WALTHAM — The Celtics returned to the court as a team Saturday for the first time since being swept from the first round of the playoffs by the Cavaliers last April. New faces mixed with old ones, and the tone was predictably optimistic.
The players talked about improving upon their 40-42 record from last year. They talked about becoming an elite defensive group. They talked about what might be possible.
“The first practice is the first time a lot of us are together, especially bringing in guys that just got drafted as rookies,” guard Marcus Smart said. “So we’ve got to try to introduce them to things — the plays, the calls. It’s always good to get that first practice out of the way, and it’s just a teaching point.”
The Celtics held two practices Saturday and met with the media during the break in between. The first session, coach Brad Stevens said, was rather basic.
The team watched some film and talked once again about how fine the line is between finishing fourth in the Eastern Conference and finishing 12th. Stevens began to harp on the importance of driving to the basket or shooting 3-pointers rather than taking long, contested 2-point jump shots.
On film, he pointed out little things, the fleeting moments that ultimately can be the difference between winning and losing. Success this season will be fragile, and the coach wants to make that clear.
“It was very similar to Steve Kerr last year, actually,” said forward David Lee, who played for the NBA champion Warriors last season. “They have a lot of similarities. They’re very positive. They’re teachers on the floor. It’s important to be a teacher with the amount of young guys we have. But all the little details are very important to him. And those details are the things that win basketball games.”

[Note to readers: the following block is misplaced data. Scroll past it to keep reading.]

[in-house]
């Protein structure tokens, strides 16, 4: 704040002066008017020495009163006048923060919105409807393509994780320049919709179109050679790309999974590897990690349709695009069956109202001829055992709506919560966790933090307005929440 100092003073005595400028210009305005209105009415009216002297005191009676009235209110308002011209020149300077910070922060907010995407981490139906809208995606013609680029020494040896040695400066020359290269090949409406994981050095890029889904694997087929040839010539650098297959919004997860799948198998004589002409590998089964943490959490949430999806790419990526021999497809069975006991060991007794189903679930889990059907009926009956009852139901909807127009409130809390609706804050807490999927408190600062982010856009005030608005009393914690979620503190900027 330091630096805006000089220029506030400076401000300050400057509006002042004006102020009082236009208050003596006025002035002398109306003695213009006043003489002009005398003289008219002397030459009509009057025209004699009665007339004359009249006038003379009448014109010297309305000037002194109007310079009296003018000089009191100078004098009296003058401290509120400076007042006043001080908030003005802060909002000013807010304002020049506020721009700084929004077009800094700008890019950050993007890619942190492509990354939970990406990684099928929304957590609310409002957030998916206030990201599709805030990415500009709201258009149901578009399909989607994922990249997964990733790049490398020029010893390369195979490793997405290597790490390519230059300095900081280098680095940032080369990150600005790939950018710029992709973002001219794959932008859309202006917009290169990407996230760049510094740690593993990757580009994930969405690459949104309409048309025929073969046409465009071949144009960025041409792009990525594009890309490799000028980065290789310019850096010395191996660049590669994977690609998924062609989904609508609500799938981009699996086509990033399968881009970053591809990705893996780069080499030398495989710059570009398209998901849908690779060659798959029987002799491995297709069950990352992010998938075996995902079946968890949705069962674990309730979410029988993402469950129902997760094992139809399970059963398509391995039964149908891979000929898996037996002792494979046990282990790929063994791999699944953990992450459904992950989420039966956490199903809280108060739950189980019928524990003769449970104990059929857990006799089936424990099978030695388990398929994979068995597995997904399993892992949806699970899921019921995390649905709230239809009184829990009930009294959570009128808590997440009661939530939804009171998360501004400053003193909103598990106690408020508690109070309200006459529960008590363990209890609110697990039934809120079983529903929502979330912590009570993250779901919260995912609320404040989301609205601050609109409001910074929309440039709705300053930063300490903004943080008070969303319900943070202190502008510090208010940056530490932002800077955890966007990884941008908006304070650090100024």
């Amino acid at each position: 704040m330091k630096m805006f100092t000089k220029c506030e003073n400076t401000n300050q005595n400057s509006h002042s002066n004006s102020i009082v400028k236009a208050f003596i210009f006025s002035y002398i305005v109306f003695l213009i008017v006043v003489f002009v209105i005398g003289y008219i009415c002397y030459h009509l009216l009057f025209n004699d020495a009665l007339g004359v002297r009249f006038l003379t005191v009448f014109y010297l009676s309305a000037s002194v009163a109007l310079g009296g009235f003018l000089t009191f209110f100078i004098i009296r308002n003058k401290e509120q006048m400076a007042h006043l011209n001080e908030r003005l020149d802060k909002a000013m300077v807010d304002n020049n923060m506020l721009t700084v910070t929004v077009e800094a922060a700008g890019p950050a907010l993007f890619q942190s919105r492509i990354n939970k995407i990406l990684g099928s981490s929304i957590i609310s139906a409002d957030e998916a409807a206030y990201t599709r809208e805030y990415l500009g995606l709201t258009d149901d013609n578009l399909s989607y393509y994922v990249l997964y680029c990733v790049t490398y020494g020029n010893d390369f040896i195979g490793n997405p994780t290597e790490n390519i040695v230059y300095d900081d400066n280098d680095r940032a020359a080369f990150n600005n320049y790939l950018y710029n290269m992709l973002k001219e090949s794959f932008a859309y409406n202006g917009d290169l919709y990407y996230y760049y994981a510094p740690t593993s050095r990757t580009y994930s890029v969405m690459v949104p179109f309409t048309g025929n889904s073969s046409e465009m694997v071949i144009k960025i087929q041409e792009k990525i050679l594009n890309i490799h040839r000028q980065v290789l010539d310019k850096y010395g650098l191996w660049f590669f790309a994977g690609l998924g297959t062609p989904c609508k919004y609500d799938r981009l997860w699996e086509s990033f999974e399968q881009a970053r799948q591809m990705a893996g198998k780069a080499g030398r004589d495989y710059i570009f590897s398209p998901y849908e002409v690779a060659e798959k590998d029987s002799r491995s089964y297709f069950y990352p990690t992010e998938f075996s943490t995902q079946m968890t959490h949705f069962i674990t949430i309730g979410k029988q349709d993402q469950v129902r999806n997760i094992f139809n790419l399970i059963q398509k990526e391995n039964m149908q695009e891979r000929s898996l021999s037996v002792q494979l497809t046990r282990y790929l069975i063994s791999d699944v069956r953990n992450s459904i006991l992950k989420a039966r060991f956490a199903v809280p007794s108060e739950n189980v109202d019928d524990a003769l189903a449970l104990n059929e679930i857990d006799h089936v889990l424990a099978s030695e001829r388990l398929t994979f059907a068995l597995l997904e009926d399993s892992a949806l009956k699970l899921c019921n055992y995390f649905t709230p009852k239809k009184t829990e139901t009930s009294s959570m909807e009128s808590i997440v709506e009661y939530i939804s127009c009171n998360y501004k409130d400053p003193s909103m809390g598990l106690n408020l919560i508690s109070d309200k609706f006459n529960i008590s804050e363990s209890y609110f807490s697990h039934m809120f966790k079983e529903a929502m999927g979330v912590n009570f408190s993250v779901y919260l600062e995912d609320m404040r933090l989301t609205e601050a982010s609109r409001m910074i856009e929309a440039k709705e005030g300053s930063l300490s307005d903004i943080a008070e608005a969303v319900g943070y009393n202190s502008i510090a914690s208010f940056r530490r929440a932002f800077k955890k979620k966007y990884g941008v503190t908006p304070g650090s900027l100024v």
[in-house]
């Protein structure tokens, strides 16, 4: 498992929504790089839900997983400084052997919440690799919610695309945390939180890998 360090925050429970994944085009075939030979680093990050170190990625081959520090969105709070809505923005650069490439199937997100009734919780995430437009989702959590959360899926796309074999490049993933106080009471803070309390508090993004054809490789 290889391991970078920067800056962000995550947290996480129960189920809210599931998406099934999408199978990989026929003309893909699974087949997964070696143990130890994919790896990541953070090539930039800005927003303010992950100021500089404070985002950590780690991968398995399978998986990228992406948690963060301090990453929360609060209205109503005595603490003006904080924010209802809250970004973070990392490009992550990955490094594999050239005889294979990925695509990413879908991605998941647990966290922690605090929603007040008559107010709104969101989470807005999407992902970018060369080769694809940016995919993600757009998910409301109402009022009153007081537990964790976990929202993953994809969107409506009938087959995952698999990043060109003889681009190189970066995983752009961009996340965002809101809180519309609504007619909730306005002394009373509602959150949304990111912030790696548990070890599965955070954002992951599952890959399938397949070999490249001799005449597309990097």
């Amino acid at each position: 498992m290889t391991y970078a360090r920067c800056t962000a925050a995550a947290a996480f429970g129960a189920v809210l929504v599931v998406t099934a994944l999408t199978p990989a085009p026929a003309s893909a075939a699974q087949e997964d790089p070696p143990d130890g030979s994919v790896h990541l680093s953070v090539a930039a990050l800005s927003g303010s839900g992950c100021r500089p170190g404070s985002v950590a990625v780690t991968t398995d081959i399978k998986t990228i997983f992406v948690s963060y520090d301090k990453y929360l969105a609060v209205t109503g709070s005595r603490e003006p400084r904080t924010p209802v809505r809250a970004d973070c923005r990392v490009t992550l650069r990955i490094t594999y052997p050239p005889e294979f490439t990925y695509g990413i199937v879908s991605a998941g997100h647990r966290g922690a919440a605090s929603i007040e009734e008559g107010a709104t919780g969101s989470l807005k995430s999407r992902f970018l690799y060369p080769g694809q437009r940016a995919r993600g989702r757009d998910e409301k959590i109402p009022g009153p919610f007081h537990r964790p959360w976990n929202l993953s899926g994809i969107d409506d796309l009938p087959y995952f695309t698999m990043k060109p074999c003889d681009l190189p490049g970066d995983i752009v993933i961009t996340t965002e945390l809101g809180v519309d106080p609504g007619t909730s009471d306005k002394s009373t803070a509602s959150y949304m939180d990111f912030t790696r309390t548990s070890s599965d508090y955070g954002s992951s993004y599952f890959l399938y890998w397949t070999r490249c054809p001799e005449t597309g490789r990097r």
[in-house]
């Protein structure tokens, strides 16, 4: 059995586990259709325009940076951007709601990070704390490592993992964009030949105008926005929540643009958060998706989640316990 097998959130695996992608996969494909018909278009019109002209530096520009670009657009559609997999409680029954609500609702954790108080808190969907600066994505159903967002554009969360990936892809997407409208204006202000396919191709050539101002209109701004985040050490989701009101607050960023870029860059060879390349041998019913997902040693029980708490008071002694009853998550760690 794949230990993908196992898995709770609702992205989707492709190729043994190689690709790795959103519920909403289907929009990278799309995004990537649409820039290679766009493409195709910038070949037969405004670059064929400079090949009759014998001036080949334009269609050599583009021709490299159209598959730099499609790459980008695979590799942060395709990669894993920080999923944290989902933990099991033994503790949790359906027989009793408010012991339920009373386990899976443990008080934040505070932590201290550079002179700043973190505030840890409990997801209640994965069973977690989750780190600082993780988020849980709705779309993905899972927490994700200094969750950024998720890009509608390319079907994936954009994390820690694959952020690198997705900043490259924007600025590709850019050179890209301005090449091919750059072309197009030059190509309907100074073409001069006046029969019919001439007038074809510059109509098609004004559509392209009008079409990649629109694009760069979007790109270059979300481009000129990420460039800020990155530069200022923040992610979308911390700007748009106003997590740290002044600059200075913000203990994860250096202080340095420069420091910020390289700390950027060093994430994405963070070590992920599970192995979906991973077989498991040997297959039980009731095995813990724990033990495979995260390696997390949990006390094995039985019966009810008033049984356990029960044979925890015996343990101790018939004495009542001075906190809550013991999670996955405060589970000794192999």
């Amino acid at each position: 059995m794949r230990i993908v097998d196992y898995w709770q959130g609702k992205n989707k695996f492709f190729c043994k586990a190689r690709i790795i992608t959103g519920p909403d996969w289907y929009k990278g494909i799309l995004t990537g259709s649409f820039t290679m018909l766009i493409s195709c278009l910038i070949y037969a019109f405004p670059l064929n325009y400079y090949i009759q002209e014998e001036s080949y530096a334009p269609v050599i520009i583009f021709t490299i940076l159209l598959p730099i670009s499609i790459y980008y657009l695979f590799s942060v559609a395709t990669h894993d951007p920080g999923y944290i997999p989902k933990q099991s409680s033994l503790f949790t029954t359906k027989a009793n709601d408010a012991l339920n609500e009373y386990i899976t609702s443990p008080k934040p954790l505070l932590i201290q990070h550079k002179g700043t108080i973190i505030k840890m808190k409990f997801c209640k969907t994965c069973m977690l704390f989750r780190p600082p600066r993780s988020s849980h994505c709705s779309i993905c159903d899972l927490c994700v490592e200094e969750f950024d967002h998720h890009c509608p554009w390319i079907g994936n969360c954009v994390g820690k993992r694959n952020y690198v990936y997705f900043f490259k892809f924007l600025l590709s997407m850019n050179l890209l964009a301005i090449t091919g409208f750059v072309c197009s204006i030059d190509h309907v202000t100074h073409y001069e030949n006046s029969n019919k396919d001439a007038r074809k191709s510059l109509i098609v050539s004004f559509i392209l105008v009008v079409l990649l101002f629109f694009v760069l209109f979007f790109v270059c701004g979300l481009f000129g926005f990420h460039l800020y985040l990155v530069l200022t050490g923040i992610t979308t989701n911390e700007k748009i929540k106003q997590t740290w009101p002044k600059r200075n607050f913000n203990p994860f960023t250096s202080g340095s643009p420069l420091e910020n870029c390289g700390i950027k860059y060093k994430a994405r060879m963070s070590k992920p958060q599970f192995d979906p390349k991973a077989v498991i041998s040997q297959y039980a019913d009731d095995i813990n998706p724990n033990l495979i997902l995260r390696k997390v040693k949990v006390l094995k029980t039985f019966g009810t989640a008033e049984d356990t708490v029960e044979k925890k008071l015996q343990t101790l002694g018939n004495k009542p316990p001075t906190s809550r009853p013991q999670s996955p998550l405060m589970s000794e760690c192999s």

On the court, the Celtics worked on rotations and completed some five-on-zero sets that were focused on transition “just to get their minds back into that mode,” Stevens said. And then they ended with a brief shooting competition. Stevens said no one stood out because the setup was not designed for anyone to stand out. It was more of a rust remover and a primer than an evaluation period.
But the second practice was scheduled to be more intense, more competitive, more like a training camp practice in which players will begin tussling for their roles.
“Every year is a competition, but we love it,” forward Jared Sullinger said. “We’re having a lot of fun. Everybody’s getting used to how one another plays and, you know, let the story begin.”
This is a deep team, so one of Stevens’s greatest challenges will be creating a regular rotation. He said it is inevitable that some players will be frustrated with their lack of playing time, but that is what comes with depth.
For the past two months, Stevens has been considering various combinations of players who might perform well together. But now that the season is here, he does not intend to rush the process.
He would like to have an initial rotation in place by the time Boston faces Olimpia Milano in Italy in an exhibition on Oct. 6, but cautioned that that plan would also shift by the time the regular-season opener arrived three weeks later.
Sullinger, whose summer conditioning program was one of the primary story lines of this offseason, said the trip to Italy would also help him gauge how far he has come.
“Everybody can be excited the first day and just go all out,” he said. “But when you start getting deeper in practice and practice is more hard and the focus is just running the offense and there’s more competition, that’ll be a sign if I’m there or not.”
The Celtics understand they still have time to find their rhythm and their rotations. But they also understand that the process will move quickly, so Saturday’s arrival was greeted warmly.
Adam Himmelsbach can be reached at email@example.com. Follow him on Twitter @adamhimmelsbach.